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The National Portrait Gallery acknowledges the Traditional Custodians of Country throughout Australia and recognises the continuing connection to lands, waters and communities. We pay our respect to Aboriginal and Torres Strait Islander cultures and to Elders both past and present.

Aboriginal and Torres Strait Islander viewers are warned that this website contains images of deceased persons.

Marcia Langton, 2013

Juno Gemes

inkjet print on paper (sheet: 58.3 cm x 44.7 cm, image: 49.5 cm x 37.2 cm, frame: depth 4.3 cm)

Marcia Langton AM (b. 1951) is Associate Provost and Foundation Chair and Professor of Australian Indigenous Studies at the University of Melbourne. A descendant of the Yiman and Bidjara nations of Queensland, she has written widely on Aboriginal land tenure, agreement-making, art and film in publications including Burning Questions: Emerging Environmental Issues for Indigenous Peoples in Northern Australia (1998), Settling with Indigenous People (2006), The Quiet Revolution: Indigenous people and the resources boom (2013) and Welcome to Country: A travel guide to Indigenous Australia (2018). Langton is a Fellow of the Academy of the Social Sciences of Australia, a member of the Australian Institute of Aboriginal and Torres Strait Islander Studies (AIATSIS) and a board member of the Cape York Institute for Policy and Leadership and is a frank and forceful presence in the Australian media. In 2016 she was named a Redmond Barry Distinguished Professor of the University of Melbourne.

Many of Juno Gemes’s portraits of Aboriginal and Torres Strait Islander activists and leaders were exhibited in Proof: Portraits from the Movement 1978-2003 at the National Portrait Gallery in 2003.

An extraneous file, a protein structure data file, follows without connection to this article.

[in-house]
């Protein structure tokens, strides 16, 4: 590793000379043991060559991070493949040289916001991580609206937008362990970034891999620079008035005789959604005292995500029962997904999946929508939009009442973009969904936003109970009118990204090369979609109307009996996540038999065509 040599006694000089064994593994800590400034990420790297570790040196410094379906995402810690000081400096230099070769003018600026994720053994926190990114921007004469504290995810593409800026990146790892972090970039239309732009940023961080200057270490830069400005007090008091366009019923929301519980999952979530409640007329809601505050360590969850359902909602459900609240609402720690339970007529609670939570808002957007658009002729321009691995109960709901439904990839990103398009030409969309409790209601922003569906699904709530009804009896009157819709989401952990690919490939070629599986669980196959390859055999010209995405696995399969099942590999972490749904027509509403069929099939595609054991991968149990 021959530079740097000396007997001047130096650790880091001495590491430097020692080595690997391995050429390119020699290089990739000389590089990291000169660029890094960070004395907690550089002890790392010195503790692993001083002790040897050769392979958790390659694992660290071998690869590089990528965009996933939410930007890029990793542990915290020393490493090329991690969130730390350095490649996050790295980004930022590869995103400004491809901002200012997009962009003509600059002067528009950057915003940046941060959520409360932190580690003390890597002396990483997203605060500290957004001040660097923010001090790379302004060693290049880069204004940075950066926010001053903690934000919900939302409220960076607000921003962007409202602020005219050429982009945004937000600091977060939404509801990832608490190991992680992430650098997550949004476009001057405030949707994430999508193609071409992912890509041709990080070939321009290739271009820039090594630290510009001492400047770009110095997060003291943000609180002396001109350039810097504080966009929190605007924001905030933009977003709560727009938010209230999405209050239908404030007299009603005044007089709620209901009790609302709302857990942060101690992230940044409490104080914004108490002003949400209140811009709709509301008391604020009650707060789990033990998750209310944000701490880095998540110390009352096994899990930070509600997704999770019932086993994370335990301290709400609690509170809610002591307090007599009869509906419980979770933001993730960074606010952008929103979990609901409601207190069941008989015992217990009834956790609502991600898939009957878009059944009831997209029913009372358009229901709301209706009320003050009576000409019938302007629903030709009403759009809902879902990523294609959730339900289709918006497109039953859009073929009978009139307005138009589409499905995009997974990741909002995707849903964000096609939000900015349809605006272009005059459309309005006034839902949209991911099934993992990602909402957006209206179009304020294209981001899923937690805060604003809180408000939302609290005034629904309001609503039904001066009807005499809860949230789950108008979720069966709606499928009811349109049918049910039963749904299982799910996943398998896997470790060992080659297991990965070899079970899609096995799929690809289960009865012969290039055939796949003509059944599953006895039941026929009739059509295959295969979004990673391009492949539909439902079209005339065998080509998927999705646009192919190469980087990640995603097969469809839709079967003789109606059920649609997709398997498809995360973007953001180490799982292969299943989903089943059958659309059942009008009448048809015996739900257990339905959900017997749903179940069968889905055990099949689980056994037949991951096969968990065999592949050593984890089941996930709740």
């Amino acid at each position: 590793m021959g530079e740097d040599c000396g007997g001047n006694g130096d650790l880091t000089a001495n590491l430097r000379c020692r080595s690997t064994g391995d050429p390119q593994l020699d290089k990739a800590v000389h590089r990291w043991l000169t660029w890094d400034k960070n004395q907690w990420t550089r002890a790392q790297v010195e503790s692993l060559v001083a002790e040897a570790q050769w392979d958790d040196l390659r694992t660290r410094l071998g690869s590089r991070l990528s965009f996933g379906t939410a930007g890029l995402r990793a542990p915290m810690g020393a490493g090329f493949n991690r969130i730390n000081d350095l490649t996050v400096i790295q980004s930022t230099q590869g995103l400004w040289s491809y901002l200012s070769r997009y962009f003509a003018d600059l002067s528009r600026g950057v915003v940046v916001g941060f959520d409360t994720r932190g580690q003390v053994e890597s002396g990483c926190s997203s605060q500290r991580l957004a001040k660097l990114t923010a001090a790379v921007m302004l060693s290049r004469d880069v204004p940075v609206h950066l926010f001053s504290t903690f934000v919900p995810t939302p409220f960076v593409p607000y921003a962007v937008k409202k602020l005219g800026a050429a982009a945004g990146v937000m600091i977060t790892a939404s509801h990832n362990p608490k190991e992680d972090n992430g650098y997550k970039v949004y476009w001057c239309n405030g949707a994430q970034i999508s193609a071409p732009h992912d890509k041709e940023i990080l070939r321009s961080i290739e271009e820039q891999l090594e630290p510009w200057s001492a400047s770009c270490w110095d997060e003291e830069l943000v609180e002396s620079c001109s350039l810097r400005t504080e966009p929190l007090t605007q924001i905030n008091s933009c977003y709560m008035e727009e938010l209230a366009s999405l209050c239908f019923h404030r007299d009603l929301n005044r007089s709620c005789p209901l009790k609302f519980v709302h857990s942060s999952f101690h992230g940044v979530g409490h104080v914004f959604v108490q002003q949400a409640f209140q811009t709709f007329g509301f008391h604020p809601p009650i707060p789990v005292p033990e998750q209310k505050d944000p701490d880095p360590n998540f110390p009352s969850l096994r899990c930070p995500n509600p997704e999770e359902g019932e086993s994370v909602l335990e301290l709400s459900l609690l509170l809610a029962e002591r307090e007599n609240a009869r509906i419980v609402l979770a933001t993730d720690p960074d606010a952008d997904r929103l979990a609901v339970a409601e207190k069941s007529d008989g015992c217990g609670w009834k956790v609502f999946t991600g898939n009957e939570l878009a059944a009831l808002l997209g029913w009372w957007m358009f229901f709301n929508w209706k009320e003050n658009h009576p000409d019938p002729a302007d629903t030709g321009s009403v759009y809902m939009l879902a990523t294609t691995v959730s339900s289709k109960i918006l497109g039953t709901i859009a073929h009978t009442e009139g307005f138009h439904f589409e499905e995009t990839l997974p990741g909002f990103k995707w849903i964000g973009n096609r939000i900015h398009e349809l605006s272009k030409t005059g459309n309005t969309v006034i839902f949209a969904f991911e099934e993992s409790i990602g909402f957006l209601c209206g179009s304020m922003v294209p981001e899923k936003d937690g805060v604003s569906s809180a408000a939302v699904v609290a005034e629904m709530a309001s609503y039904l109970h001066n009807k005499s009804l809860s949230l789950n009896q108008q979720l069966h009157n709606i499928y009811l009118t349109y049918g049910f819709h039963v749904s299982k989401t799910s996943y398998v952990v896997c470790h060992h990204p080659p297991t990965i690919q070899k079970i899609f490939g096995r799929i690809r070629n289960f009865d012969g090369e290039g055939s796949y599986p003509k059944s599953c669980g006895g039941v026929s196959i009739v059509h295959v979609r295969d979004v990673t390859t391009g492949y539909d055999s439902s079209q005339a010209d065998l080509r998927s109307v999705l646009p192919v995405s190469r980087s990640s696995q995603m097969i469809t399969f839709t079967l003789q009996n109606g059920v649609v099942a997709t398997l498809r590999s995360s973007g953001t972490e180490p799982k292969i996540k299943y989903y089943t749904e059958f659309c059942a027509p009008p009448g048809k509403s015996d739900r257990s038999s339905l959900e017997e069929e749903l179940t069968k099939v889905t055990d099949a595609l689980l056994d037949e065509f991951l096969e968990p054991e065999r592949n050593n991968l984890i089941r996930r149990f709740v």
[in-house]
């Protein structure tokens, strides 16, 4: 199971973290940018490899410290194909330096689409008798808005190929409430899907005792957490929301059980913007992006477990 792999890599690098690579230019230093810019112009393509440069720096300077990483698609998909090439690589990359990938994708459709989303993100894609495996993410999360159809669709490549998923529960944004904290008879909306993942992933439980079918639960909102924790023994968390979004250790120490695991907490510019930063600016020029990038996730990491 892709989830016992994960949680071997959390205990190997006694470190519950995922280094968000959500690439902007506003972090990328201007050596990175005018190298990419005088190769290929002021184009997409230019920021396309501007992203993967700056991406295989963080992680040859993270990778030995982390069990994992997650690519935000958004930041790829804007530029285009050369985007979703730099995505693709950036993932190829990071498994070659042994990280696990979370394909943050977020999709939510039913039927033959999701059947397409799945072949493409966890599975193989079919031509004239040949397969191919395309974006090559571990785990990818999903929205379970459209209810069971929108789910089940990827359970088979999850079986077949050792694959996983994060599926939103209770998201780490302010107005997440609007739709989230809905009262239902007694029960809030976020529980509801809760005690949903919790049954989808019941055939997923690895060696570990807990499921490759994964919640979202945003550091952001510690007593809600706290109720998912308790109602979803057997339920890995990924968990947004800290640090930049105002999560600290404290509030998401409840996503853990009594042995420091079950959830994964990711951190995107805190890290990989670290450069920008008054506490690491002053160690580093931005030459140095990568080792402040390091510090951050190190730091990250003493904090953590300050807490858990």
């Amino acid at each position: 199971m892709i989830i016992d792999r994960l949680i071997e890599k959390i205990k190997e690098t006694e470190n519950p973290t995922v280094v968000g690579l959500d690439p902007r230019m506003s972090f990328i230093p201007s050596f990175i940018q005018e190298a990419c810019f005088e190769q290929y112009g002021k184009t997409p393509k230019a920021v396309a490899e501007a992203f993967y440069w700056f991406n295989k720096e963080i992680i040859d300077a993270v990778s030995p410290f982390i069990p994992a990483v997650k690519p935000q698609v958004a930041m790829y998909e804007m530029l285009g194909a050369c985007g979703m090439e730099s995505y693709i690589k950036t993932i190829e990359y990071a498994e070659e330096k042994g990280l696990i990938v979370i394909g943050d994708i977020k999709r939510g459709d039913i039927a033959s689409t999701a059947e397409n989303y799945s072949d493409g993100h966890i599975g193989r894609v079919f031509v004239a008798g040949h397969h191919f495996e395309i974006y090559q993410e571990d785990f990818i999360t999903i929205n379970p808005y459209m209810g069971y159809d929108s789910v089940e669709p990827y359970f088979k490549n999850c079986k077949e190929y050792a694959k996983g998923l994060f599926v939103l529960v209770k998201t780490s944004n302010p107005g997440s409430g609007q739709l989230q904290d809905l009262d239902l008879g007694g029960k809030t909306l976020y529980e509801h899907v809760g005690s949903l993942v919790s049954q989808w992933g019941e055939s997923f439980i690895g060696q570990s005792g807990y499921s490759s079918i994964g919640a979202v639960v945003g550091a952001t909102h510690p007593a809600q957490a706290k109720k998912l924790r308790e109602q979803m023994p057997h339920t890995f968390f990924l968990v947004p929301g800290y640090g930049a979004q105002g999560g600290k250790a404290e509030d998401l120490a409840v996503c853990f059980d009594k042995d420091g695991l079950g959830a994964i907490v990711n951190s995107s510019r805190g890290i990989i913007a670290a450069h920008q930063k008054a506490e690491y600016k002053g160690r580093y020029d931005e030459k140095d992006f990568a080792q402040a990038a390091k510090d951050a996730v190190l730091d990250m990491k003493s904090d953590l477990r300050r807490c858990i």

Collection: National Portrait Gallery
Purchased 2015
© Juno Gemes

Accession number: 2015.132

Currently not on display

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Artist and subject

Juno Gemes (age 69 in 2013)

Professor Marcia Langton AO (age 62 in 2013)

Related information

The Companion

Permanent collection catalogue

Café and shop

On one level The Companion talks about the most famous and frontline Australians, but on another it tells us about ourselves: who we read, who we watch, who we listen to, who we cheer for, who we aspire to be, and who we'll never forget. The Companion is available to buy online and in the Portrait Gallery Store.

Ningali Lawford-Wolf, 1996 (printed 2016) Stuart Spence
Ningali Lawford-Wolf, 1996 (printed 2016) Stuart Spence
Ningali Lawford-Wolf, 1996 (printed 2016) Stuart Spence
Ningali Lawford-Wolf, 1996 (printed 2016) Stuart Spence

Powerful Indigenous women

Magazine article by June Oscar AO, 2017

June Oscar AO lauds three iconic Aboriginal figures in the Portrait Gallery collection who have inspired and influenced her.

Peace, the Man and Hope (Anthony Mundine), 2005 by Brook Andrew and Larry Rawling (printer)
Peace, the Man and Hope (Anthony Mundine), 2005 by Brook Andrew and Larry Rawling (printer)
Peace, the Man and Hope (Anthony Mundine), 2005 by Brook Andrew and Larry Rawling (printer)
Peace, the Man and Hope (Anthony Mundine), 2005 by Brook Andrew and Larry Rawling (printer)

In focus

Magazine article, 2017

Brook Andrew, Marcia Langton and Anthony Mundine.

Interview with Marcia Langton, Brook Andrew and Trent Walter video: 12 minutes
Interview with Marcia Langton, Brook Andrew and Trent Walter video: 12 minutes
Interview with Marcia Langton, Brook Andrew and Trent Walter video: 12 minutes
Interview with Marcia Langton, Brook Andrew and Trent Walter video: 12 minutes

Marcia Langton, Brook Andrew and Trent Walter

'A big idea'

Portrait story

Professor Marcia Langton, artist Brook Andrew and printer Trent Walter discuss the creation of Marcia's portrait.

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© National Portrait Gallery 2020
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Fax +61 2 6102 7001
ABN: 54 74 277 1196

The National Portrait Gallery acknowledges the Traditional Custodians of Country throughout Australia and recognises the continuing connection to lands, waters and communities. We pay our respect to Aboriginal and Torres Strait Islander cultures and to Elders both past and present.

Aboriginal and Torres Strait Islander viewers are warned that this website contains images of deceased persons.